She added, “A good and structured routine goes a long way. Set boundaries for yourself and your colleagues to avoid burnout. Don’t be afraid to unplug from time to time. Whether you work away from home or at home, it is important to determine when you will work and when you will stop working. Include others in your journey of attaining work-life balance. It would be a good practice to notify your team members, colleagues and your manager about boundaries beyond which you cannot be accessible. This will help to ensure that they understand and respect your workplace limits and expectations.”
Echoing the same, Dr Jalpa Bhuta, Consultant Psychiatrist at Global Hospital in Mumbai's Parel, suggested, “Strictly set boundaries. Work hours should be at a fixed place, with a desk and chair. Wear work clothes if possible. Start at a fixed work time and exactly end at whenever your office time closes. Switch off from work completely and focus on family. No checking emails, texts, deadlines. Do not carry work pressures into your personal time. No working from bedroom etc. Children should not disturb you during work hours. Employers have to be supportive of the above. No unreasonable work demands should be made. Regular checking with your employees to see the stress levels, coping ways should be made. Motivational workshops and frequent online interactions should be encouraged.”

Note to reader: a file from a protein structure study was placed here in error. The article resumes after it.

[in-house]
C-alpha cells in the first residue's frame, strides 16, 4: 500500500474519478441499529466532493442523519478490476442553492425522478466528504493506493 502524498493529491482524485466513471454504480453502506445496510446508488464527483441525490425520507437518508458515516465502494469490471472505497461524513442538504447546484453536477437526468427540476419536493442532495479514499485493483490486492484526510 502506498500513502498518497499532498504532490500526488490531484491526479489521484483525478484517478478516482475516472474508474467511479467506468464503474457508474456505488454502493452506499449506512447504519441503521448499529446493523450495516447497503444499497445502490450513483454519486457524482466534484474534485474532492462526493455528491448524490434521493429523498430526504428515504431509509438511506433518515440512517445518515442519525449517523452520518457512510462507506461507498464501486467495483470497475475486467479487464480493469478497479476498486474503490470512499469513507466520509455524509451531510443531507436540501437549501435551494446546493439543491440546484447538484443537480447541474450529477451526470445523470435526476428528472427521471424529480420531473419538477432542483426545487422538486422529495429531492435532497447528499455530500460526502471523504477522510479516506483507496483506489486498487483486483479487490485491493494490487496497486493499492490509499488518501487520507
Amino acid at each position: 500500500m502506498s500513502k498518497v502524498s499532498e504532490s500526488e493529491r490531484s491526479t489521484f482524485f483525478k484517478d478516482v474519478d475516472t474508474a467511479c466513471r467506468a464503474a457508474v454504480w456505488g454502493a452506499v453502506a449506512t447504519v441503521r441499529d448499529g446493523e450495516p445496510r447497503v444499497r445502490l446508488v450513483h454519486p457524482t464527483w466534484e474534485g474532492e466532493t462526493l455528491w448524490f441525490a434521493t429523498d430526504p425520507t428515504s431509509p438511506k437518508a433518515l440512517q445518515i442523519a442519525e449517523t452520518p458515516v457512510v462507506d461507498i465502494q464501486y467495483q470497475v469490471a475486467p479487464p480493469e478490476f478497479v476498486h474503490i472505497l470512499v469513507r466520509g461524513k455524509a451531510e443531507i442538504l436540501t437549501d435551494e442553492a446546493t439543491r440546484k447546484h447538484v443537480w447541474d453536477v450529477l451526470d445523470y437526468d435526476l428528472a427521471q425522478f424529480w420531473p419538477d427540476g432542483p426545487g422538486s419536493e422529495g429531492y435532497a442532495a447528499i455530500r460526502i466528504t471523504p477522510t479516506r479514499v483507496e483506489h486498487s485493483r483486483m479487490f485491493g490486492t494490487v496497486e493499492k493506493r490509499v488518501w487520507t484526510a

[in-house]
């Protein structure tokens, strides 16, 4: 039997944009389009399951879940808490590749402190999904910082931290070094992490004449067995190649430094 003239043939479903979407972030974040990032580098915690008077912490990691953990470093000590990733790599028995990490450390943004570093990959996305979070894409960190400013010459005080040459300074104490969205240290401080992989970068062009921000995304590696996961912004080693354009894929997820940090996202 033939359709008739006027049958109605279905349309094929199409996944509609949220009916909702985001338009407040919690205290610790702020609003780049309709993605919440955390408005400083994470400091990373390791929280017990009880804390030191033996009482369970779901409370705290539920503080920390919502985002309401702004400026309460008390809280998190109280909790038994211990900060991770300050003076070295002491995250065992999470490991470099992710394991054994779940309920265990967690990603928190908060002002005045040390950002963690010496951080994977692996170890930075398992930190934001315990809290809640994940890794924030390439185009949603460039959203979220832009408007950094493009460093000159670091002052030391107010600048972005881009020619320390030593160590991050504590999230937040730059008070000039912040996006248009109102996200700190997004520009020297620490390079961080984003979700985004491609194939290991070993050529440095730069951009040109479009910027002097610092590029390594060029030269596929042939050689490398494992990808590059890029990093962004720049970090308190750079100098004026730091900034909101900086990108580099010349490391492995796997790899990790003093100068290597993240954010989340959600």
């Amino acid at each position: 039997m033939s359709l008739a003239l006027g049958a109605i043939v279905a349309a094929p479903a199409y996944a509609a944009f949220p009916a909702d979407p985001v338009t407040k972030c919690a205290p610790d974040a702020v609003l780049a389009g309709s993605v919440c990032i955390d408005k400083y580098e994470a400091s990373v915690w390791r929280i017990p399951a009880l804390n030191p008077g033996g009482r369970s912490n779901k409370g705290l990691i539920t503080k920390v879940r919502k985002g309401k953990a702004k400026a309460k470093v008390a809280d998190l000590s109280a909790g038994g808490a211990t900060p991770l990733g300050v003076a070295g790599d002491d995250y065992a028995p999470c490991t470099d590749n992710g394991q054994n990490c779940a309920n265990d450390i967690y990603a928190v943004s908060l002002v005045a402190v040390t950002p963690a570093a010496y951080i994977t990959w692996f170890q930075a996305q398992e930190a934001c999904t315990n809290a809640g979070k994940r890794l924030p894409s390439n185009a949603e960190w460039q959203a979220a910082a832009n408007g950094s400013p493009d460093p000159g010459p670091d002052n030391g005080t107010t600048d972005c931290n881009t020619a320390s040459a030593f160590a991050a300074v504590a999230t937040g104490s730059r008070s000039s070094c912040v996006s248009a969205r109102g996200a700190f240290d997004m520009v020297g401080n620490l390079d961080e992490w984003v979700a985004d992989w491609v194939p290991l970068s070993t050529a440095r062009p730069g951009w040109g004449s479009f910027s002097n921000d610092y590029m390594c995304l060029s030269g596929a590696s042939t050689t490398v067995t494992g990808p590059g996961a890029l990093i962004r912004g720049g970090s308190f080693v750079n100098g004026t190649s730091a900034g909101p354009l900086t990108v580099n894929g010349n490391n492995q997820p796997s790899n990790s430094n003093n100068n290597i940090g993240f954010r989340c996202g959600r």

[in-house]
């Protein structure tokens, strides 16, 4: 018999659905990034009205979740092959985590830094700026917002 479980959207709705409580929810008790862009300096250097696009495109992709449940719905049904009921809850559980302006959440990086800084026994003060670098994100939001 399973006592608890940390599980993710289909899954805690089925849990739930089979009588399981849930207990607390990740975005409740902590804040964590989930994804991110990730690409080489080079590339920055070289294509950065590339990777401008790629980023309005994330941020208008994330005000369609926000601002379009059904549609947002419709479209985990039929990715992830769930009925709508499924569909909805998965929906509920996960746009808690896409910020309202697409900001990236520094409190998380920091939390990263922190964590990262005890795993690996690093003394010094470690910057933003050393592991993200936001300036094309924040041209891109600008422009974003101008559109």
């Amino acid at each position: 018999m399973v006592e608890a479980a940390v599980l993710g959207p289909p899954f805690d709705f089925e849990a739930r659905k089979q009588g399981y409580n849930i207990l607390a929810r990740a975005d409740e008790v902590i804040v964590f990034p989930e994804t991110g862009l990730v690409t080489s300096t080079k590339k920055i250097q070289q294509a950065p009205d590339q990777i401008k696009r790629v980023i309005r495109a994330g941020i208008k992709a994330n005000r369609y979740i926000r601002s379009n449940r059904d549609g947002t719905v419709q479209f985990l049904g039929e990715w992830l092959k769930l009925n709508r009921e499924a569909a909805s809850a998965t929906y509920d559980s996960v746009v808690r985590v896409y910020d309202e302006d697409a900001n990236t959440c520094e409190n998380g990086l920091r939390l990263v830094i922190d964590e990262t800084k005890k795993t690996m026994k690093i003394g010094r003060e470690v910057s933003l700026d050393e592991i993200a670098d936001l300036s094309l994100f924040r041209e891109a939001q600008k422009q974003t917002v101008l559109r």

Offering tips for employees, Dr Milan Balakrishnan, Consultant Psychiatrist at Masina Hospital, advised, “Maintain a regular work schedule. Schedule in family time. Be prepared to say No to work beyond work hours. Restrict amount of unnecessary meetings. Make sure self care is maintained as below.” As for the employers and HRs, he shared, “Show empathy and be available. Understand that employees are likely to feel overwhelmed and anxious about circumstances related to the virus. Make yourself available to your staff to talk about fears, to answer questions and to reassure them about work and other issues that might come up. Stay connected with communication and meeting tools. Use virtual meeting options with video, like Zoom or for regular check-ins and to allow teams to connect with one another face-to-face."